Countering Violence against Women in Conflict-torn Nepal

BY JANNIE KWOK
Apr 23, 2010

Tradition and conflict in Nepal have vanquished community safety networks that protect women against violence, but one village is taking dramatic action.

 

I recently watched a local Nepali theatre group skillfully combine theatre with politics to explore gender-based violence in conflict-afflicted communities.

Developed in the 1970s by Brazilian political activist and director Augusto Boal, “The International Theatre of the Oppressed” is a method that has been practised in theatres across the globe to help communities address social injustices.

 

Developed in the 1970s by a Brazilian political activist and director, “The International Theater of the Oppressed” is a method that has been practiced in theaters across the globe to help communities address social injustices.

Developed in the 1970s by a Brazilian political activist and director, “The International Theater of the Oppressed” is a method that has been practiced in theaters across the globe to help communities address social injustices.

 

A drama is acted out in scripted mode until it reaches climax, at which point the audience is asked to collectively reflect on the problem and invited into the drama to “rehearse” the preferred ending they envision for their communities.

When I arrived to see the first performance at Aarohan Theatre in a Tharu village in the Kailali district of mid-western Nepal, the actors dressed in colourful traditional Tharu costumes were dancing and singing to attract an audience. I was particularly pleased to see a large number of women and their small children gather for the performance.

The play began with a typical village scene: a wife is doing household chores and her husband shouts to her to make him tea and breakfast. It continues to depict the daily hardships in the village and the struggles of the Tharu people. Then one night, the husband comes home drunk and shouts at his wife belligerently. During this scene, a woman in the audience commented to all of us (including the Aarohan director), that this scene frequently played out in her own house. She laughed softly, but her eyes were sad.

The narrator stopped the play at a dramatic point when the husband was about to beat his wife, and asked for comments from the audience. A woman seated near me loudly suggested that he should not beat his wife. The narrator asked her to join the drama and act out what the wife should next say to the husband.

 

Performers re-enact a scene of domestic violence, then stops to ask the audience how the rest of the scene should be played out.

Performers re-enact a scene of domestic violence, then stops to ask the audience how the rest of the scene should be played out.

 

Initially she refused, but after some encouragement from the Aarohan director and other audience she approached the “stage” and proceeded to speak out against the abuse. Although her moment in the spotlight was short, she had a chance to rehearse what she wanted to do in real life; to fight against the violence she faced.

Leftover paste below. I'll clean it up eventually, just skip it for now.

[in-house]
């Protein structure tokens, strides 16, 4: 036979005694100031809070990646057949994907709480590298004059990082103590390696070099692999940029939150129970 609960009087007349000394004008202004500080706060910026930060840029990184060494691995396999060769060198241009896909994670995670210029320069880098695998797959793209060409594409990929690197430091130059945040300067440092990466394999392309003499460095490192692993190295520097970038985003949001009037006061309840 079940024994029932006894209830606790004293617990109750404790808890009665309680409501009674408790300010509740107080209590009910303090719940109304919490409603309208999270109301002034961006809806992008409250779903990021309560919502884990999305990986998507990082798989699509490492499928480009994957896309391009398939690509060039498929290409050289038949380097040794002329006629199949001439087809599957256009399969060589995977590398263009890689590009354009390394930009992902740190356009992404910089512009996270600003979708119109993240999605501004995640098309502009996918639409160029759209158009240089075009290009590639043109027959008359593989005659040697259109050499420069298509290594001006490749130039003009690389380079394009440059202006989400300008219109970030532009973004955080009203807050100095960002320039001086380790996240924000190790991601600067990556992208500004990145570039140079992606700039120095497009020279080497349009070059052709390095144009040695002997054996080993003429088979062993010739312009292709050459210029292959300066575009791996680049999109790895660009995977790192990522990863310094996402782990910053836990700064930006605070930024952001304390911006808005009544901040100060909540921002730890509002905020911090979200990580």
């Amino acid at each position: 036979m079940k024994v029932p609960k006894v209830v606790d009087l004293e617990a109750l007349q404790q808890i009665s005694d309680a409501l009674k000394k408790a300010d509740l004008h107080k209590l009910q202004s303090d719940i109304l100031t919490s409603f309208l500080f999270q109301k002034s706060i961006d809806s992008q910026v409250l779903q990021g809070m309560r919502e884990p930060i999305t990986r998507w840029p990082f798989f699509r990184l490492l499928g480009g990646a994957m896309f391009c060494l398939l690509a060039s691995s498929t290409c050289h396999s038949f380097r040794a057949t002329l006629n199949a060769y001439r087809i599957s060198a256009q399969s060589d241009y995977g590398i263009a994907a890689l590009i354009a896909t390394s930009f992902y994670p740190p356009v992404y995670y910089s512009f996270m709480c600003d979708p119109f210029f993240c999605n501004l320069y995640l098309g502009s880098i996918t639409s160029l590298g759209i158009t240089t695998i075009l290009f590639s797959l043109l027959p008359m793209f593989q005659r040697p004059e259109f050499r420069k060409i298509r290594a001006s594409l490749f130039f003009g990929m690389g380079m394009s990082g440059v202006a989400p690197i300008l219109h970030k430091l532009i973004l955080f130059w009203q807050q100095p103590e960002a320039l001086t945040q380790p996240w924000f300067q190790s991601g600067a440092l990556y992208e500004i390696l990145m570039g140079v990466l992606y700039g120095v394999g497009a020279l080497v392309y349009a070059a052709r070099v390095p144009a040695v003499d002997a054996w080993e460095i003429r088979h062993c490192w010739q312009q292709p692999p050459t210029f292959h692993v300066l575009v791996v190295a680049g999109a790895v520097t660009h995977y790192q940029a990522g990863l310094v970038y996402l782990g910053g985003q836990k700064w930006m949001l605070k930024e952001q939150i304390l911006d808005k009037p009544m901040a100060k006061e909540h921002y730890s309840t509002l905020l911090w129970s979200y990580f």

The audience also shouted out other ideas and solutions, such as asking neighbours to intervene or going to a mothers’ or women’s group for assistance. After more than an hour of discussion and debate, the husband in the play finally signed an agreement stating he would not beat his wife. This action was facilitated by the local mothers’ group members.

Through these exercises developed by “Theatre of the Oppressed,” the audience not only got to suggest the outcome they wanted for the play; they also got to practise how to make that outcome a dramatic reality, in essence learning how to deal with real-life gender discrimination and oppression in the process.

As the group performed, I was surprised by the boldness of the village women in the audience and their courage to speak out against their own oppressive situations. Tradition and religion have long relegated Nepali women to a lower status than men, but the decade-long armed conflict in Nepal has severely exacerbated the inequality in male-female relationships, increasing women’s vulnerability to exploitation and violence.

Factors contributing to the disproportionate impact of the conflict on women include damage to traditional social and economic networks, loss of male heads of household, forced displacement, and reduced access to health and education facilities.

As a result, this breakdown of community safety networks has also led to marked increases in the incidence of threats, rape, sexual harassment, and exploitation perpetrated against women.

 

The Aarohan Theater in mid-western Nepal, skillfully combines theater with politics to explore gender-based violence in conflict-affected communities.

The Aarohan Theater in mid-western Nepal, skillfully combines theater with politics to explore gender-based violence in conflict-affected communities.

 

Today, women in the most conflict-affected areas of Nepal continue to encounter high incidences of domestic violence in their homes. A local survey taken in Mid-Western Nepal, revealed that 91% of the 190 married women interviewed have tolerated domestic violence in the past two years. About 86% were forced into non-consensual sex, 70% reported physical injuries and 50% reported injury by a weapon at least once.

As a consequence of such abuse, these women not only suffered physically, but 79% also became severely depressed and even contemplated suicide, while 14% of those have attempted to do so.